The Matter of the Vanishing Greyhound – Chapter 13

The Matter of the Vanishing Greyhound

Golden Gate Disappearing Greyhound Bus Caper

Steven Levi

Master of the Impossible Crime

Chapter 13

Candice Greenleaf was not a happy camper when she opened her eyes and saw her new abode. Further, to say she was displeased would have been a gross understatement. Appalled would have been more appropriate. While the dormitory where they had spent the night was, at the very least, a civilized setting, this domicile was clearly designed only for sitting.

“This looks like an abandoned butcher shop.” Cheri Molk ran her fingers along the dust-covered glass and peered through the cupboards into the open, dry, warm freezers. “How long do you think this place has been abandoned?”

“I don’t want to think about how long it’s been abandoned,” someone said sarcastically behind her. “I only want to know how long it will be before we can abandon it.”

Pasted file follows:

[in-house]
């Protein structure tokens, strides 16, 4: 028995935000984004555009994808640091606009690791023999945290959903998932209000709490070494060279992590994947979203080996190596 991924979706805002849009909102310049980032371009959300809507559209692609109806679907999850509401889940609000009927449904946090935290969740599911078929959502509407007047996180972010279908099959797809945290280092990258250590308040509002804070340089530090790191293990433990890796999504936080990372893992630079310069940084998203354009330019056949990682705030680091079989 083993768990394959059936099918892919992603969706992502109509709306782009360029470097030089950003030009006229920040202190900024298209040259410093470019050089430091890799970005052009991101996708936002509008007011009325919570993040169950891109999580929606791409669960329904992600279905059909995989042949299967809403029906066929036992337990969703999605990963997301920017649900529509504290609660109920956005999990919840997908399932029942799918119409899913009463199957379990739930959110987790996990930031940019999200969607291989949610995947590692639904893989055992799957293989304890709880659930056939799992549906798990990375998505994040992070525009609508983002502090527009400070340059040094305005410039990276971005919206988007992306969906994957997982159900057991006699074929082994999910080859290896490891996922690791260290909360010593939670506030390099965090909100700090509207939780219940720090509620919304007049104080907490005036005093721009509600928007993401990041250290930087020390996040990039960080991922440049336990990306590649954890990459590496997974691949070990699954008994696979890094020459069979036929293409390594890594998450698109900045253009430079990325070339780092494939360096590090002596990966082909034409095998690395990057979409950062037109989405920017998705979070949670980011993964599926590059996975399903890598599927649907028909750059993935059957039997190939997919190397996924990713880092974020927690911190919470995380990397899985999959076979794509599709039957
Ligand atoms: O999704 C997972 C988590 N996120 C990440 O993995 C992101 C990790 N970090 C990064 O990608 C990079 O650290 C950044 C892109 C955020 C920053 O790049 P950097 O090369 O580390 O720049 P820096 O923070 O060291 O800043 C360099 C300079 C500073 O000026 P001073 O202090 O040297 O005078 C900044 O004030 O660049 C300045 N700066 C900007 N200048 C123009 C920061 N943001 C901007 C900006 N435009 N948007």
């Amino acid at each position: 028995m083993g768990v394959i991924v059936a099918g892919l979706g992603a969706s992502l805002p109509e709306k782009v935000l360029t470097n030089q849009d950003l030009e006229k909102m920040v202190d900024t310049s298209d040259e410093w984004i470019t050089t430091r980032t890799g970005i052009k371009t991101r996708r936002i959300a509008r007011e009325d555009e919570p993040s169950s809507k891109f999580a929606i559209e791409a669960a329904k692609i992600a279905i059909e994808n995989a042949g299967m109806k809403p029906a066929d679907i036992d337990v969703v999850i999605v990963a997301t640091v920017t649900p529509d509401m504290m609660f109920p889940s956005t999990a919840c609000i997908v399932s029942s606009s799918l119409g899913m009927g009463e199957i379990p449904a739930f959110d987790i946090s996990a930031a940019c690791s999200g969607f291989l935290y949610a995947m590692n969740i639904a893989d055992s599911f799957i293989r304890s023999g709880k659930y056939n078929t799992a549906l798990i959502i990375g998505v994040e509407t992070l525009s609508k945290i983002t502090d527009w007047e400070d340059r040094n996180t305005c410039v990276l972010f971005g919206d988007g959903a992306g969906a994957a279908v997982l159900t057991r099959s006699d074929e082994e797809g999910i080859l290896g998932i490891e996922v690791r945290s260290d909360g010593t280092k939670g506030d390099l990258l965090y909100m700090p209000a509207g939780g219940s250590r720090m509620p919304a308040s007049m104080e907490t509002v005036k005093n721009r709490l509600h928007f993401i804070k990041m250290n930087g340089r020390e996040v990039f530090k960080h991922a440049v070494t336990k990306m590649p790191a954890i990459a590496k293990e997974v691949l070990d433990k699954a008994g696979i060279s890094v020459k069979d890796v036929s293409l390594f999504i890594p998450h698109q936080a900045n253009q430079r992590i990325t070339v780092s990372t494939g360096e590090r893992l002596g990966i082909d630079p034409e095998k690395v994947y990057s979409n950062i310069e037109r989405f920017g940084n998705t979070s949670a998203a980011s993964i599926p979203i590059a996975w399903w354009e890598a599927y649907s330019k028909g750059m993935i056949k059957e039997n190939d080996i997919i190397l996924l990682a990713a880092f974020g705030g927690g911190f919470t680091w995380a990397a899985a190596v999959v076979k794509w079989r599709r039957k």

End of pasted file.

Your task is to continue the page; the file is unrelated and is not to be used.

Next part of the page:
“Not soon enough,” snapped Greenleaf. “Let’s have a look around.”

For the next two minutes the ten hostages picked their way around the display cases, freezers, generators and hanging wires. It was as long as it took them to discover all of the doors were locked and there were no windows to test. There was no electricity and the sole source of illumination came from a large skylight 25 feet off the floor. The only amenities for the hostages were ten metal folding chairs set against a wall, a large grocery bag full of toilet paper and paper towels in the bathroom, and a pile of newspapers and magazines.

Greenleaf picked up one of the newspapers and looked at its date. “At least they got us today’s paper.” She held the newspaper up so the branch president could see the headline, VANISHING GREYHOUND FOUND, HOSTAGES STILL MISSING. “It’s certainly nice to know someone knows we’re still missing.”

“This is one heck of a place to keep hostages,” one of the tellers said to no one in particular.

“Maybe,” replied Greenleaf. “What it looks like is a Plan B holding facility. Someplace to hold us if we had to be moved. Clearly something is happening out there.”

“Well, maybe it could happen a little faster,” Molk said as she unfolded a metal chair and sat down heavily. “I’ve got a date this evening I’d hate to miss.”

Steven C. Levi is a sixty-something freelance historian and commercial writer who lives in Anchorage, Alaska, his home for past 40 years. He has a BA in European History and MA in American history from the University of California Davis and San Jose State. He has more than 80 books in print or on Kindle.